Implementing Zero-Emission Zones to Mitigate Climate Change

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Implementing Zero-Emission Zones to Mitigate Climate Change

Cities account for over 70% of global CO2 emissions; most come from industrial and transport systems that use vast fossil fuels and rely on infrastructure constructed with carbon-intensive materials (Cutting global, 2022).

Rapid urbanisation and population growth also increase the number of vehicles on the road, producing heat-warming gases like carbon dioxide and methane and pollutants such as carbon monoxide, hydrocarbons, and ammonia that contribute to poor air quality.

To address the city’s poor air quality and reduce GHG emissions, implementing emerging solutions called Zero Emission Zones is a priority. The ICCT Briefing 2021 report defines a zero-emission zone (SEZ) as an area where only zero-emission vehicles (ZEVs), pedestrians, and cyclists are granted unrestricted access. Other cars are prohibited from entering or permitted to enter upon fee payment.

These Zero-Emission Zones are designated small areas between 1.5 and 11 square miles.

According to the Briefing, as of July 2021, several cities globally, mainly in Europe, have either implemented or announced plans to apply ZEZ or near ZEZ. However, only two near-ZEZs and two ZEZ-Fs have been implemented. These include the near-ZEZ in the London Boroughs of Hackney and Islington, the near-ZEZ pilot in the City of London, the ZEZ-F in Rotterdam, and the ZEZ-F pilot in Shenzhen. These are small in scale, and the affected areas range from one street to around 20 square kilometres.

A more recent report from WRI shows that only about a dozen cities worldwide have officially implemented or announced formal proposals to pilot ZEZs. These cities include Rotterdam and Amsterdam in the Netherlands, London and Oxford in England, Brussels in Belgium, Santa Monica and Los Angeles in the United States, Oslo in Norway and Shenzhen, Foshan, Dongguan and Hangzhou in China.

Cities that are early adopters of ZEZ or near ZEZ offer valuable lessons for other cities to follow, such as prioritising trucks or freight vehicles to transition to electric ones over private cars to avoid major pushbacks from the public and to help accelerate the adoption of zero-emissions trucks which has been much slower than electric passenger cars.

In Amsterdam, they first target light-duty trucks and vans because heavy trucks have limited-zero emissions models and are too costly to purchase.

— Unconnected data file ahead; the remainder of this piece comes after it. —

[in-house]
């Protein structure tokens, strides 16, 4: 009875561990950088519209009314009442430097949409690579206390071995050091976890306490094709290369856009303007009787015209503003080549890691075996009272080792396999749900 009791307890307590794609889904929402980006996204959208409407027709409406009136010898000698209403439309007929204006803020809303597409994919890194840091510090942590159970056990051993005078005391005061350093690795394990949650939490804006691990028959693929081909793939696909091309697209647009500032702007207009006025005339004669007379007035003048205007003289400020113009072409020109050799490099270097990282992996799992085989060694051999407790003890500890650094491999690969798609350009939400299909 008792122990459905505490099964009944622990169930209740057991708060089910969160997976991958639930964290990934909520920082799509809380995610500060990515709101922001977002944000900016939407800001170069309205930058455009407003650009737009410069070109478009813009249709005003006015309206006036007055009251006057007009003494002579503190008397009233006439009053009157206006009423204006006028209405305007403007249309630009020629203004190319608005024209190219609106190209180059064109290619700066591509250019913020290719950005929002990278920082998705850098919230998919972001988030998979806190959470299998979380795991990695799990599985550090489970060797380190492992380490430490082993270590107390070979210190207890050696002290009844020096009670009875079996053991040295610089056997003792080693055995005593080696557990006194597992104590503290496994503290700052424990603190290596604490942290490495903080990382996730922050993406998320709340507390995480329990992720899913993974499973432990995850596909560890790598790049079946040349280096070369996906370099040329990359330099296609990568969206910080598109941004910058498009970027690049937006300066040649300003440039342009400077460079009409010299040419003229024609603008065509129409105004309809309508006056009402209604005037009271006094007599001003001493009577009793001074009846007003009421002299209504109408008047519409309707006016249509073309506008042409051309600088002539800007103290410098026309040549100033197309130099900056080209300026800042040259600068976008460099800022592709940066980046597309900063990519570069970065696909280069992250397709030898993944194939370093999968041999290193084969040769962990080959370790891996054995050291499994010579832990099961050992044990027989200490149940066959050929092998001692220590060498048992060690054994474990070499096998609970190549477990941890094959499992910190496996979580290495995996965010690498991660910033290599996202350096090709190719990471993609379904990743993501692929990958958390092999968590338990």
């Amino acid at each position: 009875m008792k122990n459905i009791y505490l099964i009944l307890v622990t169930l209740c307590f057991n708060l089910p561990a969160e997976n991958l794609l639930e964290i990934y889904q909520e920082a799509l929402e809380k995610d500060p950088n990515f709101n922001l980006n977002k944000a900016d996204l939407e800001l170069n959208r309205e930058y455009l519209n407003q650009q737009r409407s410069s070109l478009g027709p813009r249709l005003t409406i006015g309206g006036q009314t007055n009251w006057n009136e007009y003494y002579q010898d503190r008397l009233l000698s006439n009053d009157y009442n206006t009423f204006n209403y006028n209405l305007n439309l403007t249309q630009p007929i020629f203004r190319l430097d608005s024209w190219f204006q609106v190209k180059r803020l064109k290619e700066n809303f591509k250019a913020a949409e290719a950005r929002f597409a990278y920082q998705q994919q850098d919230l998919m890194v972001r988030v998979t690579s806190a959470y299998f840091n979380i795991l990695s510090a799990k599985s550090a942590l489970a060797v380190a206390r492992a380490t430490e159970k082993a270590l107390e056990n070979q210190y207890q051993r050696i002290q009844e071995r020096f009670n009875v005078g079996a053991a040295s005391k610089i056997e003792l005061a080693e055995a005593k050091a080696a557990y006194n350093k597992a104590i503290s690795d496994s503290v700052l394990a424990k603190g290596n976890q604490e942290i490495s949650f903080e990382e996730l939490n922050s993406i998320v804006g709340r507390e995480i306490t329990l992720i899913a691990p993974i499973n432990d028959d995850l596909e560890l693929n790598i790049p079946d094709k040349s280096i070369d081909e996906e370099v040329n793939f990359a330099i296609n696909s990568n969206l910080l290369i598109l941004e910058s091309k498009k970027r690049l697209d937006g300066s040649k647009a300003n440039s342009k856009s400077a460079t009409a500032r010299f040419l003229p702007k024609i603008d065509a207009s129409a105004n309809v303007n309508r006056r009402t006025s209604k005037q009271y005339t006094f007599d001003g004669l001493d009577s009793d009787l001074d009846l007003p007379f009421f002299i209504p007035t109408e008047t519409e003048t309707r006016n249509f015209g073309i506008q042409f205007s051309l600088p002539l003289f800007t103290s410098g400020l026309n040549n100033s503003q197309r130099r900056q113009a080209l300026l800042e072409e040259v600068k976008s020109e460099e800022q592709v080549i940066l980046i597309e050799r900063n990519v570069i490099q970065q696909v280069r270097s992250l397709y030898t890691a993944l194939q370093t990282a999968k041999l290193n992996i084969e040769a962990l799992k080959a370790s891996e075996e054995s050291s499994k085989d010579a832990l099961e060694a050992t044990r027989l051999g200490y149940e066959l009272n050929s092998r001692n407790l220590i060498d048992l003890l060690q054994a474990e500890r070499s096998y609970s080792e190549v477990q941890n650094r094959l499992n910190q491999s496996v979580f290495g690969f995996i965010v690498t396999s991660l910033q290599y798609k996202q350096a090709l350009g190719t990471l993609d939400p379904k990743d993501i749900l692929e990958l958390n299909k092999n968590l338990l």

Second, cities need to start with small zones to avoid disrupting the supply of goods and the city’s economic and social activities, as Shenzen did, where this Chinese city started small zones in high-visibility areas.

Third, cities should create measures to support small businesses transitioning to electric vehicles. In Rotterdam, they provided subsidies for small carriers to purchase electric trucks and advice to businesses regarding tax exemption, charging solutions, etc. The city also has a long phase-in period for implementing ZEZ policies, giving businesses at least five years to prepare.

The article acknowledges the possible adverse socio-economic impacts of implementing ZEZs. For example, the high costs of new zero-emission vehicles or access to transportation may impact low-income residents and vulnerable groups living in the zones who need to get to work or school. Small freight carriers may be unable to reach their customers, disrupting the supply of food and other goods.

Lastly, ZEZ should provide additional benefits besides reducing GHG and pollution. For instance, EVs cannot travel long distances compared to fossil-fuelled ones, and their heavy weight means they can carry less weight, leading to more EVs on the road.

To tackle congestion and operational inefficiencies, establishing urban consolidation centres outside the ZEZ can be done so that goods from various origins are bundled into fewer vehicles and distributed to ZEZs. Adopting efficient delivery practices (such as data-driven route planning) can also reduce empty runs.

Overall, zero-emission zones are significant because they have the potential to drive positive environmental, health, economic, and social outcomes by accelerating the transition to cleaner and more sustainable modes of transportation.

Cities already implementing ZEZ or have plans to do so have demonstrated leadership in addressing the challenges that cities face and the effects of climate change and offer some valuable guidance and information to other cities to follow.

Check out the links to the sources below to learn more about the Zero-Emission Zone.


Dasgupta, S., Lall, S, & Wheeler, D. (2022, January 5). Cutting global carbon emissions: where do cities stand? World Bank Blogs. Retrieved from

Xue, L., & Chen, K. (2024, April 25). Zero-emission Zones Are Helping Some Cities Fight Pollution. World Resources Institute. Retrieved from,for%20more%20zero%2Demission%20vehicles.

A global overview of zero-emission zones in cities and their development progress. (2021, August). International Council on Clean Transportation. Retrieved from

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